Long ago and not so far away, marketers used to brew all sorts of campaigns with tactics like print ads, radio spots, and direct mail. They set about on a journey that would reach consumers throughout their day with a touch of insight and a dash of luck. Though they couldn’t really measure their efforts, they saw that people were paying attention and spending money on their products and services. Fast forward to 1994 when the first clickable banner ad went live and posted an impressive 44% CTR (Pause for trivia question: name the publication and the advertiser). We can only assume that the CTR coupled with the novelty of the internet drove the advertising masses to digital. 

Since that time, digital’s growth has been both impressive and overwhelming, so much so that it’s often treated as an entity unto itself leaving no room or budget for other media. Good marketers know that digital marketing is a medium that is most effective when it is part of a larger campaign that is populated with a variety of other tactics. 

No doubt, digital is where brands want and need to be and where it will be for the foreseeable future. It meets people where they are with customized content that can be measured with some degree of accuracy: In other words, it’s a marketers dream. However, brands of all sizes have become so enamored with it, that they can’t see the forest for the trees. Digital advertising has become synonymous with well, advertising in general and, to the detriment of many brands, it’s not uncommon to see digital-only approaches. But the fact remains that to maximum your reach, create and sustain awareness, and fill in the digital gaps, you have to support digital with offline tactics. 

Consider this: Consumers see an estimated 4,000 messages a day depending on their career and their lifestyle. And, with the Rule of 7 (a consumer must see an ad at least 7 times before they take note of it), digital can easily and inexpensively meet that goal. However, after a consumer has chosen to take an action on an ad or conversely, simply ignore it, the message gets lost in the noisy arena that is digital. The conundrum of the conversion means that after a purchase has been made, the consumer may not be as receptive to those digital ads and will most likely need to be marketed to through different tactics.

Digital can be akin to getting a CVS receipt with a coupon for shampoo that you get immediately after you purchase shampoo. Sure, you can target and personalize the message, but for items with a long lifecycle (e.g., cars, appliances, furniture) and for companies that sell only one product (e.g., Casper mattress) the consumer may not be planning to shop with you for a while. That’s where offline keeps awareness high and breathes new life into your campaigns.  

Much is made about the bold digital moves of brands that have been around for decades (think KFC, Nike, and Toyota). Those brands came of age in a pre-digital era that relied on the power of traditional advertising. The natural next step was to harness digital marketing through search, social, and videos. But they didn’t abandon the media that got them where they are (dance with the one who brought you mentality), they simply integrated digital in order to reach people in another way.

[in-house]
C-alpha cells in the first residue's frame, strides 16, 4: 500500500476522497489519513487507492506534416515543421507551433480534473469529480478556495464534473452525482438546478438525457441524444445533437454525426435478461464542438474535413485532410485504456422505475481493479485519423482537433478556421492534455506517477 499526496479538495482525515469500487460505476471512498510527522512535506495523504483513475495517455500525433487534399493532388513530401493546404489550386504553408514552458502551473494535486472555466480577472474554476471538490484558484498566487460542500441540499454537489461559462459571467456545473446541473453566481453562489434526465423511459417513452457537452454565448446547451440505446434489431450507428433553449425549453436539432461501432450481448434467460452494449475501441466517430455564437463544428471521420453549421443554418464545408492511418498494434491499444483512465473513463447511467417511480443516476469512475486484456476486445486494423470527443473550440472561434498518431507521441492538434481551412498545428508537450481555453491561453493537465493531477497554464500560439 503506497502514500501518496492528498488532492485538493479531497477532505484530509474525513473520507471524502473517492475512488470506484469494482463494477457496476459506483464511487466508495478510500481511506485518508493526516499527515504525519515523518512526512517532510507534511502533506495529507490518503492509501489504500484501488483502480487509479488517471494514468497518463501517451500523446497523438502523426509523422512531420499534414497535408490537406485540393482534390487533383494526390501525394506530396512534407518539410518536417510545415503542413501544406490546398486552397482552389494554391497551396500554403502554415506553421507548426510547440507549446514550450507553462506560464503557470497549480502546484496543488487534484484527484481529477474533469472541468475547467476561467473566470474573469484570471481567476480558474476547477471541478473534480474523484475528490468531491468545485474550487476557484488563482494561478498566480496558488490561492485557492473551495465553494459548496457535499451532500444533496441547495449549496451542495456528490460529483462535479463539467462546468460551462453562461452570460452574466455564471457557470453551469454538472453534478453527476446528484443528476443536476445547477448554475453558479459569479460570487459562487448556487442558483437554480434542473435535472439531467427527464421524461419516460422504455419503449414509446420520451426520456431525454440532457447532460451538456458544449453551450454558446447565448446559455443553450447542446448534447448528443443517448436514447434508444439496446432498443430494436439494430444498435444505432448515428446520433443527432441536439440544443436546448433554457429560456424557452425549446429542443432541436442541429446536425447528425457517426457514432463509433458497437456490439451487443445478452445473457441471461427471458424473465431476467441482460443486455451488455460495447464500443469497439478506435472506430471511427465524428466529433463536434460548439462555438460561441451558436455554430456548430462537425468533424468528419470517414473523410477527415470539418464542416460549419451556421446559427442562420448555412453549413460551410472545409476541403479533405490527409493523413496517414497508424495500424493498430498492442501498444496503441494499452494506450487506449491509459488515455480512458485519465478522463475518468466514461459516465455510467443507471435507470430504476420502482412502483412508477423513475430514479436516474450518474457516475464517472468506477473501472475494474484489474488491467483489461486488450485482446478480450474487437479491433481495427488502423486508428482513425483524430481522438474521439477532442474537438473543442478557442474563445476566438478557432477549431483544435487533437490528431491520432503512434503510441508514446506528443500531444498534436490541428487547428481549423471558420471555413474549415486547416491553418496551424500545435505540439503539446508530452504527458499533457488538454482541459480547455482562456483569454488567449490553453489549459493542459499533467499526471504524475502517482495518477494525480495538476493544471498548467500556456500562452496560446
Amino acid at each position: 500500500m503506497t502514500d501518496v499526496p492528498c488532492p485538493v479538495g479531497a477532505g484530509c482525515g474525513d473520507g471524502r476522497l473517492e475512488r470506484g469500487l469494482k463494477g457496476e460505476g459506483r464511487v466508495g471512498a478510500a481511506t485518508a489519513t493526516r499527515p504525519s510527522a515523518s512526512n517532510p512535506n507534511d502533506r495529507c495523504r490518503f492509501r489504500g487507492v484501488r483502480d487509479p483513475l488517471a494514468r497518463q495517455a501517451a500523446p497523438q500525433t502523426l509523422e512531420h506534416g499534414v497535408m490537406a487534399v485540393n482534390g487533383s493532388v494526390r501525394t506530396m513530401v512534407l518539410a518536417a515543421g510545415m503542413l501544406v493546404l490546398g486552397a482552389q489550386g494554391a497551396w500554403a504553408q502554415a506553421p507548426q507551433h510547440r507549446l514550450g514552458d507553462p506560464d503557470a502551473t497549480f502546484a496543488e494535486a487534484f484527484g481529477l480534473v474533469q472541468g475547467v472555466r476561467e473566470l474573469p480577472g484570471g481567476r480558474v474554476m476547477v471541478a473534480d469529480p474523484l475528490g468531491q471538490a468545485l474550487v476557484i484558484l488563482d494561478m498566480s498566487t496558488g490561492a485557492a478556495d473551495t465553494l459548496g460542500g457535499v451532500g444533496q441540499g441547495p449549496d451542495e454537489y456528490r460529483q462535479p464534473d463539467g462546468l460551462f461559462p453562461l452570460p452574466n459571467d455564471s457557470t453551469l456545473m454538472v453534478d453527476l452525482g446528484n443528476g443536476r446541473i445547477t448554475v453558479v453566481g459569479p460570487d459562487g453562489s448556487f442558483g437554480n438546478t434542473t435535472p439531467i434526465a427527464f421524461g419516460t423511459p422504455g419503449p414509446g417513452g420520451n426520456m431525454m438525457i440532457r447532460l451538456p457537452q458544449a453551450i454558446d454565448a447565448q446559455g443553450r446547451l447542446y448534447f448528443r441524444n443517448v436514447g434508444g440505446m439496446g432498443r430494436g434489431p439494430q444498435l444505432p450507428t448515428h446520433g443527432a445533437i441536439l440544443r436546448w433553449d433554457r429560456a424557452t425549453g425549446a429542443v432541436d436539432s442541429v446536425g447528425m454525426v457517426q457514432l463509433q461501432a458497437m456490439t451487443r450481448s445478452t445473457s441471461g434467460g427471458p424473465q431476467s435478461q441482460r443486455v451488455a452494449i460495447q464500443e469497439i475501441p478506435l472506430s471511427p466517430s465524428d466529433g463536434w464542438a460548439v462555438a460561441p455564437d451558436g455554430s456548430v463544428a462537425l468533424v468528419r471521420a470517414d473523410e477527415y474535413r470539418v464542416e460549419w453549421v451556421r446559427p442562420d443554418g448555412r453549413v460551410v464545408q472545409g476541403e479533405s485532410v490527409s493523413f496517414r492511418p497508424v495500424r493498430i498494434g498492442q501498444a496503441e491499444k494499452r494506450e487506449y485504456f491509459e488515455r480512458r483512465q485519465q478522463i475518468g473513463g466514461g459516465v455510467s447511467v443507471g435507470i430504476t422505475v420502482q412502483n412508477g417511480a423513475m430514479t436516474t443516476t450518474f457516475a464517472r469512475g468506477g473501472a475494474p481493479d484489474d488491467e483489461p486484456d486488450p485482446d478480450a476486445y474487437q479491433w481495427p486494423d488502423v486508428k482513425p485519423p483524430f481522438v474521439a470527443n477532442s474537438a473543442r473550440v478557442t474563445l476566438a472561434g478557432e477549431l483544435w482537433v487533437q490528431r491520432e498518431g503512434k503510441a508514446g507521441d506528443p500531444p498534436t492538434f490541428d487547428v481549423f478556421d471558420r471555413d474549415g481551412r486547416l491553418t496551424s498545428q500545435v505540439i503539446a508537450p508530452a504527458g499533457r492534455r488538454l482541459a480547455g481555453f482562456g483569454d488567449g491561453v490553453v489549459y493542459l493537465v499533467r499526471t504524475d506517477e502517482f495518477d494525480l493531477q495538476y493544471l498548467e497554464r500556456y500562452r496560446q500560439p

No doubt, digital marketing excels at collecting data about what customers like, what their propensities are, and where to find them. All of this information helps in creating campaigns that can be integrated with offline tactics that reach people at home, while traveling, or pretty much any commercial area in the city or the suburbs. Direct mail, traditional and digital out-of-home ([OOH] static and digital signage, kiosks, transit, POP displays), and ambient (floor graphics, window clings, gobos, and wraps) are effective and time-tested additions to digital campaigns. The goal of offline isn’t to replace digital but to add more touch points for the purpose of increasing reach and awareness.

Each generation seems to have its own preferences for the type of ads that work best. Research shows that Gen Z is more trusting of print which has driven an increase in more highly designed printed magazines. Additionally, brands like Restoration Hardware, Wayfair, and Costco send catalogs that give customers a tactile experience and a new context in which to view the products. Direct mail speaks to all generations and has enjoyed an average $38.5 billion in ad spend for U.S. local advertising each year and 70% of consumers say direct mail is more personal than online interactions. OOH spending is increasing in large part to the digital component of it in dynamic messaging and audience tracking. And, ambient is an affordable (some even consider it a guerilla marketing tactic) and fun way to gain awareness.

Remember, consumers don’t buy products and services, they buy outcomes and promoting how your solution can give them the results they’re looking for requires both digital and offline advertising. Think of it like this, if someone is trying to get important information to you and they only communicate via phone, that’s a siloed effort that probably won’t yield the best results. Spreading your advertising budget among online and offline tactics ensures that you cover your bases and reach people with the right message where they are. 

Answer to the trivia question: AT&T was the advertiser and the website was HotWired.com!

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